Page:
Move over pedestrians, Bezos has stuff to deliver

By Yair Oded

Updated May 17, 2020 at 09:20 AM

Reading time: 2 minutes

In cities across the world, from London to Beijing, delivery robots have been deployed in order to test out a service that could potentially remove human interference from the last leg of the delivery process, which is often the most costly and problematic. Unsurprisingly, Amazon constitutes one of the pioneers on the delivery-robot front, and earlier this year the company has launched a fleet of mini six-wheeled robots named Amazon Scout, which trailed the streets of Snohomish County, Washington. Throughout the trials, Amazon Scouts carried anything from groceries and ice chests to packages and delivered them to customers’ homes (under the supervision of human babysitters). Yet, uncertainty lingers regarding the robots’ future and chances of success.

Under the current shopping climate, it is understandable why the notion of having robots deliver our goods has surfaced. Over the past several years, people across the globe have drastically increased their reliance on online-shopping services, and now expect products to arrive swiftly to their doorsteps. The rising demand in delivery services resulted in congestion of city streets that are inundated with vehicles dispatching packages. In an interview for Scientific American, Paul Mackie, Director of Research and Communications at the Arlington, Virginia Mobility Lab, said that “Deliveries are trending upwards in all dense city centres, and if city and state leaders don’t start thinking about innovations like robot deliveries, we can expect even worse traffic jams when we’re all trying to get places.” Mackie suggests that by transferring delivery devices to the sidewalks from the roads, cities would significantly reduce both parking and traffic issues.

Naturally, it isn’t traffic congestion that keeps online retail giants up at night, but profits, and it is a growing assumption that by entrusting robots with last-mile delivery tasks, companies could save a significant amount of dough. The New York-based firm McKinsey & Company issued a report last year in which it contends that once manufacturing of such robots is streamlined and technology enables them to become completely autonomous, companies such as Amazon would save billions of dollars in expenses.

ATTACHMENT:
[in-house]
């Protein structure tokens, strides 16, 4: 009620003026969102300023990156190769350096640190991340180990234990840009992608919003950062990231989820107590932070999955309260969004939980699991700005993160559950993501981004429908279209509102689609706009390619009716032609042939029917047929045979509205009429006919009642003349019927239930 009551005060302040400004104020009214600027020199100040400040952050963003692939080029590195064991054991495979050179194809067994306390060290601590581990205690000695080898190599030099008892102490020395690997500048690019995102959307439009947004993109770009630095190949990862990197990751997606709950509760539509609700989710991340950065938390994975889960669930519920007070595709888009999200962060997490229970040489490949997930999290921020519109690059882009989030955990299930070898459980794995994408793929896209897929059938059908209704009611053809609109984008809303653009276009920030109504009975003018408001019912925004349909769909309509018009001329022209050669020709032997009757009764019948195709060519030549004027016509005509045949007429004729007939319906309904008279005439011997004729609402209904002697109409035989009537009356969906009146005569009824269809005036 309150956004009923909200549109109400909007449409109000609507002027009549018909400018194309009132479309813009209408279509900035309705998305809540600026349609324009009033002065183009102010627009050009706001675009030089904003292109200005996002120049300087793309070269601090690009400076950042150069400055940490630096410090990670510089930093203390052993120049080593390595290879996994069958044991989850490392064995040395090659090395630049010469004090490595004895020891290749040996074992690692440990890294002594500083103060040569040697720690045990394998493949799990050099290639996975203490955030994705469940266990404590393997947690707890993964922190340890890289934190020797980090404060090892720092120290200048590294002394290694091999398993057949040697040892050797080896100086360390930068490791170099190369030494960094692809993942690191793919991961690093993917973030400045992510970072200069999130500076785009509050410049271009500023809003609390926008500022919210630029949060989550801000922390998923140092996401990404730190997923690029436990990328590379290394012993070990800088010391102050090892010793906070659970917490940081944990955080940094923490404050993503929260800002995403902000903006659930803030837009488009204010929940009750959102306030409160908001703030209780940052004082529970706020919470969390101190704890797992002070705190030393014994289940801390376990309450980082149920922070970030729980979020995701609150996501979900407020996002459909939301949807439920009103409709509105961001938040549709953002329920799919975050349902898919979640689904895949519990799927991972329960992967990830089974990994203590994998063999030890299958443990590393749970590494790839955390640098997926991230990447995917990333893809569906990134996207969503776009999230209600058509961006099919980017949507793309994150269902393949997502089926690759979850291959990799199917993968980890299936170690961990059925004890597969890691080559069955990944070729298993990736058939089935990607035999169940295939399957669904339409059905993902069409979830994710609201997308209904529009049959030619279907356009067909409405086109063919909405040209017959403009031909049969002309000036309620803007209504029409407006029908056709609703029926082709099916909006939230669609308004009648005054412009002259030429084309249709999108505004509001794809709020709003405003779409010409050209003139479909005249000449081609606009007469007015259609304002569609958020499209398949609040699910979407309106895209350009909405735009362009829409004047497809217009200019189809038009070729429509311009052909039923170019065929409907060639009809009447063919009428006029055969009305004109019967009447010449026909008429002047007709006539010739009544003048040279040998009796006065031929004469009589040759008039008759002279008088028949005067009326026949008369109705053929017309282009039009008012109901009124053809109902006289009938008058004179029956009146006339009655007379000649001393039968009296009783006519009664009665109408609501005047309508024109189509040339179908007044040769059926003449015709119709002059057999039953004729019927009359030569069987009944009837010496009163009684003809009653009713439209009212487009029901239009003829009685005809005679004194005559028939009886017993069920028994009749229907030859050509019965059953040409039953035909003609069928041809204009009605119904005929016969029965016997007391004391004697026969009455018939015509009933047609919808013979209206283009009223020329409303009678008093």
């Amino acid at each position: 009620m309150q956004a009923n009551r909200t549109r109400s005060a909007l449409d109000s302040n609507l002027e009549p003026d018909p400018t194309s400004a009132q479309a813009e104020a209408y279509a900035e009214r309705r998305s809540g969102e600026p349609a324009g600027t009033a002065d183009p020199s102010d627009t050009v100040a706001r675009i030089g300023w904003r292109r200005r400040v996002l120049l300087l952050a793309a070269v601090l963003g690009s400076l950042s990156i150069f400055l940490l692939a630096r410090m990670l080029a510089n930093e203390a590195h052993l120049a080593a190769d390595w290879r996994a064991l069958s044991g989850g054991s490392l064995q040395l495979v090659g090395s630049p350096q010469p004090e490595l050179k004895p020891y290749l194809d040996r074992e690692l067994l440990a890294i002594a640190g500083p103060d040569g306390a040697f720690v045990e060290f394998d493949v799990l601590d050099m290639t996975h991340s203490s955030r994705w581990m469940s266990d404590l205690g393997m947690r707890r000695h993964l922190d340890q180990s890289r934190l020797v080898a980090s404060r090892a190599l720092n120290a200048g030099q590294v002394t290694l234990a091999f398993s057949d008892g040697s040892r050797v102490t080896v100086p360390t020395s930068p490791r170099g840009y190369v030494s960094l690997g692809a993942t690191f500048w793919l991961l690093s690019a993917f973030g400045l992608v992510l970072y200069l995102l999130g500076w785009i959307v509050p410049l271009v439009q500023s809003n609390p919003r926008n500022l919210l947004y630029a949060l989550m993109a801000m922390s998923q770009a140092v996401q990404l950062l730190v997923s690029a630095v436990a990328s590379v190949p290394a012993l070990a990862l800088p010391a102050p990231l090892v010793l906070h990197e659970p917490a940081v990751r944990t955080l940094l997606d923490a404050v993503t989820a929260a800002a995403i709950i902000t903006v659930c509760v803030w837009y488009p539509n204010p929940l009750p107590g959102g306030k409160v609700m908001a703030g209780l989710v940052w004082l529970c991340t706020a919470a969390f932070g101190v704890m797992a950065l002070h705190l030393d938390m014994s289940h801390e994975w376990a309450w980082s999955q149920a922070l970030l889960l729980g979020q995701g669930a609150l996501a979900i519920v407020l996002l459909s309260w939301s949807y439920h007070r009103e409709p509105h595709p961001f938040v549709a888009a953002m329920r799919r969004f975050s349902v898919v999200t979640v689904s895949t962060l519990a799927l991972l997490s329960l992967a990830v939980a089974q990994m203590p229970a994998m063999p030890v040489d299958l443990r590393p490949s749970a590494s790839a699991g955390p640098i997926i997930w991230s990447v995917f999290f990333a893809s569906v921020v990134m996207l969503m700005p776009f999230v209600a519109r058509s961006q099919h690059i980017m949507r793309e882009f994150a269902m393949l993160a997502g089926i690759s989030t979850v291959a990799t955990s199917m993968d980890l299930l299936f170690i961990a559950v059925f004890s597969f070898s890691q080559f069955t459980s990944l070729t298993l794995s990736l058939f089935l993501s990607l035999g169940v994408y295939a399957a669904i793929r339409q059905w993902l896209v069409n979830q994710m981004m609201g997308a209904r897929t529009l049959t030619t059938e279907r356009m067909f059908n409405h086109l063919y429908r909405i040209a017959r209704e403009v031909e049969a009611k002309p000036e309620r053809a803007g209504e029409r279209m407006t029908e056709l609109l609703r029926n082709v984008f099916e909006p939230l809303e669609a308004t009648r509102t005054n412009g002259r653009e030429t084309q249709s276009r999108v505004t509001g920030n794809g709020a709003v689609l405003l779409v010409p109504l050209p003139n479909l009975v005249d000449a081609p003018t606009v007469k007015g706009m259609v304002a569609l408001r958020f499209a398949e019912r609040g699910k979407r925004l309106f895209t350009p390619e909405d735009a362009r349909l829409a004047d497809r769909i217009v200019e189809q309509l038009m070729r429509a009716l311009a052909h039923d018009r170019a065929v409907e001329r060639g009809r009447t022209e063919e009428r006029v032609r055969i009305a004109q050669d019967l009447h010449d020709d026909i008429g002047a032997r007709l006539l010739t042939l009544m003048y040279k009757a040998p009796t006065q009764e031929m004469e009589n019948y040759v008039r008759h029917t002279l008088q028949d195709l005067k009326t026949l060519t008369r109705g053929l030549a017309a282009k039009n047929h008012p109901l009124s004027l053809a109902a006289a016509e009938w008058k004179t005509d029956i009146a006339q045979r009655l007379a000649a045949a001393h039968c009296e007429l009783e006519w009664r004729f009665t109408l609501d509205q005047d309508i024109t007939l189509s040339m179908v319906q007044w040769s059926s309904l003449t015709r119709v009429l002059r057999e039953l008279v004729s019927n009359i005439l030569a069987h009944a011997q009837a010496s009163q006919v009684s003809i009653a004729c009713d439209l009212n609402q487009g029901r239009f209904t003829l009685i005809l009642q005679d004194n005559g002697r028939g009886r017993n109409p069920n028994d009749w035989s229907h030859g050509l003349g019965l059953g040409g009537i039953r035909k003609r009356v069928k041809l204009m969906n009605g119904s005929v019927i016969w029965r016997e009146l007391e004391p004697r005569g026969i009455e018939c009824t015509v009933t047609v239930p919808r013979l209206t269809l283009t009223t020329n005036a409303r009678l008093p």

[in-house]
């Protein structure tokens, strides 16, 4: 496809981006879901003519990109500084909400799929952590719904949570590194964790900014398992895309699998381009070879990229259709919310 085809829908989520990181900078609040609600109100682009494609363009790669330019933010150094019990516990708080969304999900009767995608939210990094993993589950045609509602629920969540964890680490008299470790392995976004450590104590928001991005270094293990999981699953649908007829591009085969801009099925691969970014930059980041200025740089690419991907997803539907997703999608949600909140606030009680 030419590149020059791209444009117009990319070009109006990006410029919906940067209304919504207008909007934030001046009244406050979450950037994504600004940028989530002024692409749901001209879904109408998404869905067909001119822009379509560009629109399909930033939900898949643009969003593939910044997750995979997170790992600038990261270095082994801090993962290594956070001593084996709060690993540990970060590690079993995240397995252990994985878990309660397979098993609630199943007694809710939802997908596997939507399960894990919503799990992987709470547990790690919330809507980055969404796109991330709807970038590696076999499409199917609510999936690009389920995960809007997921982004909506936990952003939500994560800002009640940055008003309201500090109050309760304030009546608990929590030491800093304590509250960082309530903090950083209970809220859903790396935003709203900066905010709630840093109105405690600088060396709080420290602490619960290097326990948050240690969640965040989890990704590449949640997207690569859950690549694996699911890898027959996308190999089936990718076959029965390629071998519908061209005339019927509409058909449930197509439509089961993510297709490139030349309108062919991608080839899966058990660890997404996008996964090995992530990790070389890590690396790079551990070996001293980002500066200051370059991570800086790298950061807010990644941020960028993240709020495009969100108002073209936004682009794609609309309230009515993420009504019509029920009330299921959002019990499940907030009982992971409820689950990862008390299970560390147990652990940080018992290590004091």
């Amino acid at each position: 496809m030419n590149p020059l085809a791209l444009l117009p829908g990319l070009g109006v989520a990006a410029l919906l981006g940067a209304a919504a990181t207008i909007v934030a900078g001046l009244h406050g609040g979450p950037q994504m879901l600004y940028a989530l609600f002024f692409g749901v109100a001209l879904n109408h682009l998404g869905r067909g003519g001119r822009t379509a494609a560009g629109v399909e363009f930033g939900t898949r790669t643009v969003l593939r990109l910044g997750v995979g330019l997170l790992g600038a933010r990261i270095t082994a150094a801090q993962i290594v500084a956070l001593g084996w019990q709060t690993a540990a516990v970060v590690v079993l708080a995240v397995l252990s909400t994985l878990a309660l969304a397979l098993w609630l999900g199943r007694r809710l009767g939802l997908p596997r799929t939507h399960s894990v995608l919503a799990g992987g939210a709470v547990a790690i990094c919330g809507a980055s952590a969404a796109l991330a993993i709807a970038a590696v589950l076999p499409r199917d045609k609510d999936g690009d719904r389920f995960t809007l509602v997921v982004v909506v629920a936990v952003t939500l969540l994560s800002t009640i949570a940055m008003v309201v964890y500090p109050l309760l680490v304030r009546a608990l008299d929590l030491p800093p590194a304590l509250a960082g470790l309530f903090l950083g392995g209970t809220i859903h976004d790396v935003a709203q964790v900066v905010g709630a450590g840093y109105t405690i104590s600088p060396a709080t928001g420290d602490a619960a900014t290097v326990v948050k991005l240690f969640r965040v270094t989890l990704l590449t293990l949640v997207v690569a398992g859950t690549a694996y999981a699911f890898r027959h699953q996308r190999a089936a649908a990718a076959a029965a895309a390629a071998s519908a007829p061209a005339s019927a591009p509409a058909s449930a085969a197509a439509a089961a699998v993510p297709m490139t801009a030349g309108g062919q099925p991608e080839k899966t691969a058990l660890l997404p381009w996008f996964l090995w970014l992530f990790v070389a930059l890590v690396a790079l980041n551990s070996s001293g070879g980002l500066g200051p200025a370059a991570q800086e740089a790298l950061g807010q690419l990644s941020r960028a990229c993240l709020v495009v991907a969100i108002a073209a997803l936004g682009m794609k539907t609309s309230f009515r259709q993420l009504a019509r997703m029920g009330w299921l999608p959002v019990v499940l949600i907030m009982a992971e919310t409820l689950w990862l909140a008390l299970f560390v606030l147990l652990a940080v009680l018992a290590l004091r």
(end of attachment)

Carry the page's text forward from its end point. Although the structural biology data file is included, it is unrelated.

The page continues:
Amazon isn’t alone in the race, however. One of Bezos’ sworn enemies is the San Francisco and Estonia- based Starship Technologies, whose robots have to date carried out an estimated 25,000 deliveries. Starship’s robots, which look like what would happen if Stormtrooper and R2-D2 had a child, operate on a cocktail of machine-learning software, sensors, and embedded digital maps, which enable them to navigate city streets with virtually no human supervision.

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But for all the hype around them, the miniature space-freaks that have made appearances on sidewalks across the world still face major challenges that may prevent them from revolutionising the delivery business. One major obstacle facing Amazon Scout and its robo-siblings is how to navigate crowded, often bumpy, urban sidewalks without disruption and accidents. Spontaneous encounters between an absent-minded child or pet and a scurrying robot could prove to be more than unpleasant.

Other than having to perfect their urban strutting skills, delivery robots are expected to encounter another obstacle: human cruelty. Already, videos surfaced of people violating and harassing the robots— disrupting their routes, taunting, and kicking them. Another big issue facing the army of delivery robots is that they may prove to be defenceless against robbery attempts (although some have suggested that automatic locking mechanisms could potentially protect them from thieves).

It remains to be seen whether the pros will outweigh the cons as far as delivery robots are concerned. So far, communities have been sceptical about the little creatures and city governments have been stingy with the number of permits they grant companies to unleash their automated delivery pets in the streets.

What is missing from the debate, however, is a voice questioning the delivery-robot enterprise not merely from a practical standpoint, but from a moral and ecological one. It is troubling that while both companies’ and the public’s attention is focused on smoothing out the delivery process, very little thought is attributed to the fact that such initiatives divert us further away from serious contemplation about the consequences of our online shopping frenzy. We forget that what truly needs to be resolved isn’t the speed and efficiency of delivery, but the volume and frequency of our out-of-control consumption habits, which, whether or not we care to admit it, lead us to our own undoing.

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